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R&D efforts geared towards preserving abalone in Palawan

abalone productionAlong the coasts of Palawan is a rare shellfish called abalone. Locals would more often recognize it as sobra-sobra (Ilonggo) which, in English, translates as “too much.” As abalone reaches maturity, one would notice the sea creature’s flesh overlapping its shell covering. Abalone is rich in Omega 3, iodine, and phosphorous which help in reducing the risk of getting cancer, heart disease, and arthritis.

Despite being named sobra-sobra, abalone is considered a rarity in the agri-fishery industry. The sea creatures don’t just grow under any coastal circumstances.Saltwater salinity must be at a 32-35parts per thousand with the sites as the shellfish thrive nowhere near freshwater sources. Sites also need to have clear and flowing water at all times.

Harvesting wild abalone is an arduous task. Fishermen have to dive down to the bottom of intertidal flats to 10 meters or more and individually handpick those that are fully-grown and mature and take these to the surface. Often, they have to be pried free from underwater rocks. The fisherfolk then offload this onshore. Harvesting is repeated with fresh batches of the shellfish gathered anew until enough abalone is gathered. Because of their nutritional value and the laborious process of harvesting abalone, it is only natural that abalone commands premium price with a kilogram of abalone sold at around PhP300-850 (USD6-17) depending on whether it is live, frozen, or canned.

In South Africa, exporting abalone is mostly done through the black market where tons and tons of the hunted shellfish are transported to countries that generate the highest demand for the product way beyond the country’s appointed quota. The amount of abalone leaving South Africa exceeds the limit mandated by the government with an estimated 40,000 tons taken from the wild since 2001. According to an investigative study conducted by National Geographic, smuggling abalone out of the country is easy as it is facilitated by organized criminal groups that coerce poor working class divers.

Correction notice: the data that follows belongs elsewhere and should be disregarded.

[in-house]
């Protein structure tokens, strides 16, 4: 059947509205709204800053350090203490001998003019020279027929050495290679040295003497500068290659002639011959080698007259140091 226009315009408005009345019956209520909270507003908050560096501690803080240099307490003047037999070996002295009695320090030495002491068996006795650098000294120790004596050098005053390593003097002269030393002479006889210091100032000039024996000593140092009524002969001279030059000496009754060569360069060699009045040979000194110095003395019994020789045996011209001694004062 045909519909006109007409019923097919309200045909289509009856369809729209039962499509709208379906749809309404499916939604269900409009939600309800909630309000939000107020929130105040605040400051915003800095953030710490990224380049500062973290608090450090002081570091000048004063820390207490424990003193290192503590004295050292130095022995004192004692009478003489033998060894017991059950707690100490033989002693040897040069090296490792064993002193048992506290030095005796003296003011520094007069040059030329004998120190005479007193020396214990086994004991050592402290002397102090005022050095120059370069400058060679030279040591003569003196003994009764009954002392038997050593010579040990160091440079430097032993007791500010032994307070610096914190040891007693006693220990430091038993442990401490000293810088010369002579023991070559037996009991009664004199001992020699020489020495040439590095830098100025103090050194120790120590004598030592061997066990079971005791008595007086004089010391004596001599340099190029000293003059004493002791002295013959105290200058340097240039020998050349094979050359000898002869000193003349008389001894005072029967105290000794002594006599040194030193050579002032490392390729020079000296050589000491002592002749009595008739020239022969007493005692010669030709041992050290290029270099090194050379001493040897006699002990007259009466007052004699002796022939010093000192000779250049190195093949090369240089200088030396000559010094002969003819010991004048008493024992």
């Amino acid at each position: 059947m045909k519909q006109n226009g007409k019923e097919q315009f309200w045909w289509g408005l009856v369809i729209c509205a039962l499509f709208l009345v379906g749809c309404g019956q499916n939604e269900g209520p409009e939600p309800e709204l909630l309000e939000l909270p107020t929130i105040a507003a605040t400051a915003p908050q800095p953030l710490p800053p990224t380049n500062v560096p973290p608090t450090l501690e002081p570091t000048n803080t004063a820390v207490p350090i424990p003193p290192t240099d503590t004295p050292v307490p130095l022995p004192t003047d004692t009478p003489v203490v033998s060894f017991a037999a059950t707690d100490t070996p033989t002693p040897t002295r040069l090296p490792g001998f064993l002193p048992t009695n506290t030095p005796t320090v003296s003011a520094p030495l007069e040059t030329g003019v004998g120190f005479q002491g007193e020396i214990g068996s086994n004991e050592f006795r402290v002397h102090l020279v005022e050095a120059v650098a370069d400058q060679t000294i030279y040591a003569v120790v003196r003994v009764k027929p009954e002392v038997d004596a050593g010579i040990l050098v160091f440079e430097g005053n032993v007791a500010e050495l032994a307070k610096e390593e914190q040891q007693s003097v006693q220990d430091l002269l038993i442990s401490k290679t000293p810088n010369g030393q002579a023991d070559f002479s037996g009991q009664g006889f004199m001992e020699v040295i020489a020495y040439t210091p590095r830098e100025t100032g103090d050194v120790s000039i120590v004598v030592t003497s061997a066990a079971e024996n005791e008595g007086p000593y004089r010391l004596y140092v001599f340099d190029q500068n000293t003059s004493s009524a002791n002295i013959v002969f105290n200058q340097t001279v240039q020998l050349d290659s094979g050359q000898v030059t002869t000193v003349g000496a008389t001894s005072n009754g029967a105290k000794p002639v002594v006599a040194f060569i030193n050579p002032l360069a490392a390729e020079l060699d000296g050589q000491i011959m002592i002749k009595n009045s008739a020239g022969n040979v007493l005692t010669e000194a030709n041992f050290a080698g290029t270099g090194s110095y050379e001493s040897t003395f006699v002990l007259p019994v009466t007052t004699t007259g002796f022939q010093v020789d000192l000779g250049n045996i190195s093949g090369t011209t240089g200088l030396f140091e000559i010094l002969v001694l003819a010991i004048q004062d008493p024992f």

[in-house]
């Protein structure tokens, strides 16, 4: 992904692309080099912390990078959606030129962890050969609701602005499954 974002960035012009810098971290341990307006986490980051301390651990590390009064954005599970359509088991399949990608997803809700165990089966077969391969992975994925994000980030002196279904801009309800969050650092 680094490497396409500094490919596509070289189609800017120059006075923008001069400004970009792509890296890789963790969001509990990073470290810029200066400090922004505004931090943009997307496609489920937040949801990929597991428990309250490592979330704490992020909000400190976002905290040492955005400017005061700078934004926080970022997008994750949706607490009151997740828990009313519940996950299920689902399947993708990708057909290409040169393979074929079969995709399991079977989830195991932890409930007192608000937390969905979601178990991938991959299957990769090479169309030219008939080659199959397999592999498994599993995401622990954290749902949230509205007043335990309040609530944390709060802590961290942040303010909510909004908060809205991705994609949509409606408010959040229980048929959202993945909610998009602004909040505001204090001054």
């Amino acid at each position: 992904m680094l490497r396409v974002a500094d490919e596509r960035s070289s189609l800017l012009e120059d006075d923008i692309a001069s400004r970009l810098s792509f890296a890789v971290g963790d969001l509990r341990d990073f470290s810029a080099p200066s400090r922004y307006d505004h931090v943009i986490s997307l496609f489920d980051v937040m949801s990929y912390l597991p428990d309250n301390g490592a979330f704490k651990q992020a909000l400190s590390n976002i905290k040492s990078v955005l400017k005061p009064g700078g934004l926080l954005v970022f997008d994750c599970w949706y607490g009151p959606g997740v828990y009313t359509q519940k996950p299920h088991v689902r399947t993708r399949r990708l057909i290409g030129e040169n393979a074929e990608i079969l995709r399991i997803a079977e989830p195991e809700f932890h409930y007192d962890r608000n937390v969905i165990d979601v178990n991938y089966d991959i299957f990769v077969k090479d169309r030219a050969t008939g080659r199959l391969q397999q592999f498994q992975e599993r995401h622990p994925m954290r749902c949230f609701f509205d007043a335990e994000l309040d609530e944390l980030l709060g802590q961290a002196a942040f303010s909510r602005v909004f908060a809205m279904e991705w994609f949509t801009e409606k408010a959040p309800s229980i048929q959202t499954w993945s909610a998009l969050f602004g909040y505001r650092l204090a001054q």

The risk then that concerns the abalone industry is the depletionof the wild species freely roaming the ocean. While abalone isn’t as lucrative in the Philippines as much as it is in South Africa, it is still being hunted down too often by fisherfolk in Palawan. Researchers from the Western Philippines University(WPU) have discovered that coral reefs in some of Palawan’s shoreline are also being destroyed due to widespread unregulated collection of sobra-sobra.


R&D efforts to preserve the abalone

In order to preserve the populations of wild abalone along the shores of Palawan, the WPU-College of Fisheries and Aquatic Sciences in partnership with the Bureau of Agricultural Research (BAR), embarked on the project, “Utilization of Indigenous Materials for the Mass Production and Community Farming System of Abalone (Haliotis asinina) in Palawan.” The project is aimed at introducing an alternative agri-fishery system that would provide enough harvestable abalone for a fisherfolk family’s daily provisions as well as lessen the collection of the threatened wild abalone.

Under the leadership of abalone biology and culture expert, Dr. Lota Alcantara-Creencia, WPU developed a hatchery, nursery, and grow-out culture system of abalone in the university’s Binduyan Marine Research Station which is an hour’s drive north of Puerto Princesa City.

The research initiated toput up mechanisms for fisherfolk families in Taytay, Palawan to receive abalone juveniles three months after they are fertilized in the Binduyan station’s abalone culture facilities. This is in coordination with Malampaya Foundation, Inc. with operation in northern Palawan. From the batch given to them by the researchers,the beneficiaries were able to jumpstart their own stock of cultured abalone with the use of their grow-out cages set up along the coast.

Aside from supplying the first batch of abalone culture, fisherfolk families were also taught to utilize indigenous raw materials in mass-producing the grow-out cages used to culture abalone. The grow-out cages are mostly made up of bamboo which, according to the results of WPU’s study, is just as efficient as the ones made of PVC. Aside from being cheaper, utilizing indigenous materials also helps the farming communities as the fisherfolk have to outsource their materials from locals who sell bamboo.

The species of abalone that are being cultured in Palawan is Haliotis asinina. Compared to other species, H. asinina exhibits the largest shell length among Philippine abalones. It also has the fastest growth rate among cultured abalones in the world. H. asinina from Palawan is usually exported to countries that have high demand for the shellfish such as Hong Kong and South Korea. Aside from Palawan, abalone is now also being cultured in the provinces of Quezon, Masbate, Marinduque, Antique, Guimaras, Negros Provinces, Samar, Bohol, Surigao del Norte, Surigao del Sur, Zamboanga, and Sulu.

Apart from BAR, WPU is also collaborating with Commission on Higher Education, Department of Science and Technology, Bureau of Fisheries and Aquatic Resources, and the United States Agency for International Development towards preserving Palawan’s sobra-sobra and helping the local abalone industry. ### (Ephraim John J. Gestupa)


For more information, please contact:
Dr. Lota Alcantara-Creencia
Project Leader
Western Philippines University
Puerto Princesa City, Palawan
Tel. No.: 0928-280-9419
Email: This email address is being protected from spambots. You need JavaScript enabled to view it.


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